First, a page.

Shakespeare wasn’t too bad! Sam Shepard, the playwright, was influential in terms of imagery, dialogue, broken people and toxic relationships. I tend to gravitate towards the dark, hopefully with a sprinkling of beauty. My influences are eclectic. If I scan the book pile near my bed and my bookcase, Chloe Hooper, Lucia Berlin, Cormac McCarthy, Raymond Carver, Claire Keegan, Tim Winton, Per Petterson, Helen Garner, Hakuri Murakami, Anthony Beevor, Chekov and Annie Proulx stand out as having impacts on me. I also admire good journalism – well researched, clear and objective. Chloe Hooper wrote a wonderful non fiction book, The Tall Man, about the death of an Indigenous man under police custody in Queensland. Her clean writing style and attention to detail is profoundly moving. In fiction, Truman Capote’s, In Cold Blood, exhibits a similar style. Like many lovers of fiction, I’ve also enjoyed such classics as: To Kill A Mockingbird, Lord Of The Flies, The Catcher In The Rye, Birdsong, Catch 22, Vanity Fair, Tender Is The Night and Pride And Prejudice. I’m even partial to a good yarn such as Papillon or the Godfather. I don’t consider myself as widely read as I should be and have a long list of reading ahead of me.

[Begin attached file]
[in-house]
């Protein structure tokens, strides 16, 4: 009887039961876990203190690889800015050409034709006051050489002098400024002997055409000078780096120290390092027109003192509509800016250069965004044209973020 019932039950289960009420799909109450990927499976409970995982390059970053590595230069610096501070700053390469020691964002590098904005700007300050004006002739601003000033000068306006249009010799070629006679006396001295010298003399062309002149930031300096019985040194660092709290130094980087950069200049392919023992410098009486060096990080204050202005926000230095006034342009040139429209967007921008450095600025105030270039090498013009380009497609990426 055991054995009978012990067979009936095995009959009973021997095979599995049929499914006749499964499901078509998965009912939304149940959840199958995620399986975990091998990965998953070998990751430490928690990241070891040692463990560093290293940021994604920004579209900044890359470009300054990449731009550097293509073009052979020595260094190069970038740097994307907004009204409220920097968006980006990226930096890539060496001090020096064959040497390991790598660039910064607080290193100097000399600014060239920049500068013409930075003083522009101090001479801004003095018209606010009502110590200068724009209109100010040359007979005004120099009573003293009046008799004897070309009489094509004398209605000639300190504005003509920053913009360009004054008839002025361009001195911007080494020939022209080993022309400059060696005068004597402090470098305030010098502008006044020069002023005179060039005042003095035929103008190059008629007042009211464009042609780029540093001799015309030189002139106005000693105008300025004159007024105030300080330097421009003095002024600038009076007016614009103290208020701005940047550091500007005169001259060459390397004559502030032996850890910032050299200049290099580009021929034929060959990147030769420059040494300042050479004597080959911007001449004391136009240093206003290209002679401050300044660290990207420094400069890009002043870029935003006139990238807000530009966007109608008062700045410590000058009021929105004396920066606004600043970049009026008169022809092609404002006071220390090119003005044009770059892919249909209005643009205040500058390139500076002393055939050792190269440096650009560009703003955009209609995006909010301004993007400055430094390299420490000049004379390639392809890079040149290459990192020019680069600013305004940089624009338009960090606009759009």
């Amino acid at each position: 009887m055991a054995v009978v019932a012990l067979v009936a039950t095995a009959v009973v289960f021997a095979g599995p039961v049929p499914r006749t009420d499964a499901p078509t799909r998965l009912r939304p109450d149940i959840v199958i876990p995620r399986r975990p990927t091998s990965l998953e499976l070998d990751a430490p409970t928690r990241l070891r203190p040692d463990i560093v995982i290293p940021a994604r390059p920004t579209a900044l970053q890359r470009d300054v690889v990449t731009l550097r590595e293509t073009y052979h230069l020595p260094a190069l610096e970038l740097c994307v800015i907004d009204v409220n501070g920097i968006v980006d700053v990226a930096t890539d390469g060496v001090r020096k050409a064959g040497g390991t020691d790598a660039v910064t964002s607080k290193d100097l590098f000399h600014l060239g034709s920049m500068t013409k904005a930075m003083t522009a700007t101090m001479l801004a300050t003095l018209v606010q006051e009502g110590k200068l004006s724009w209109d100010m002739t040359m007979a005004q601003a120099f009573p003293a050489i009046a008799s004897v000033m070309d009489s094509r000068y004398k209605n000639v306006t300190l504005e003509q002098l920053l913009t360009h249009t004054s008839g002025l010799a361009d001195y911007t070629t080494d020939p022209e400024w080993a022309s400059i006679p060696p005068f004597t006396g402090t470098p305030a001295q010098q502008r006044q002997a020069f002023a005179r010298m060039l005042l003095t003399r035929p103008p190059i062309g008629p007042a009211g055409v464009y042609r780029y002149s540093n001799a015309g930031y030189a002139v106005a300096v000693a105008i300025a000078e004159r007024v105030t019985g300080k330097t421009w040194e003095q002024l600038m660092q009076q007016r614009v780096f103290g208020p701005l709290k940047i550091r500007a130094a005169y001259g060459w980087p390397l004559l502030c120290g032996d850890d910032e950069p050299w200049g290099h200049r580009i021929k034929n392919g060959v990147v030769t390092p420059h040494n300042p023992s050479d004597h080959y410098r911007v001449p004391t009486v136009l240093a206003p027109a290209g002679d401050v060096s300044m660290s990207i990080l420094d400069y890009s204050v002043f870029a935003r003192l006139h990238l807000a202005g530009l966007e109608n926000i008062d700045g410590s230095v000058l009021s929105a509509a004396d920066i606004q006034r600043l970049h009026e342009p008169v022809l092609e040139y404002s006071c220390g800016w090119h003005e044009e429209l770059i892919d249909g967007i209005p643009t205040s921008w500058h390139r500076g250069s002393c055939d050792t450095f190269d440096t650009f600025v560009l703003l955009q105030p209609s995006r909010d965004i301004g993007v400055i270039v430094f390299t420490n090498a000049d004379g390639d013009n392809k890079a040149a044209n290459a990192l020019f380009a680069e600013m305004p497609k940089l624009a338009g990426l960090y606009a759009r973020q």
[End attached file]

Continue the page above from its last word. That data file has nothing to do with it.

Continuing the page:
In accepting your 1st prize, you wrote “In a time when many leaders show little sense of listening or understanding and turn their backs on truth and science, literature is a lovely antidote.” What role do you think writers and stories can play in these turbulent times?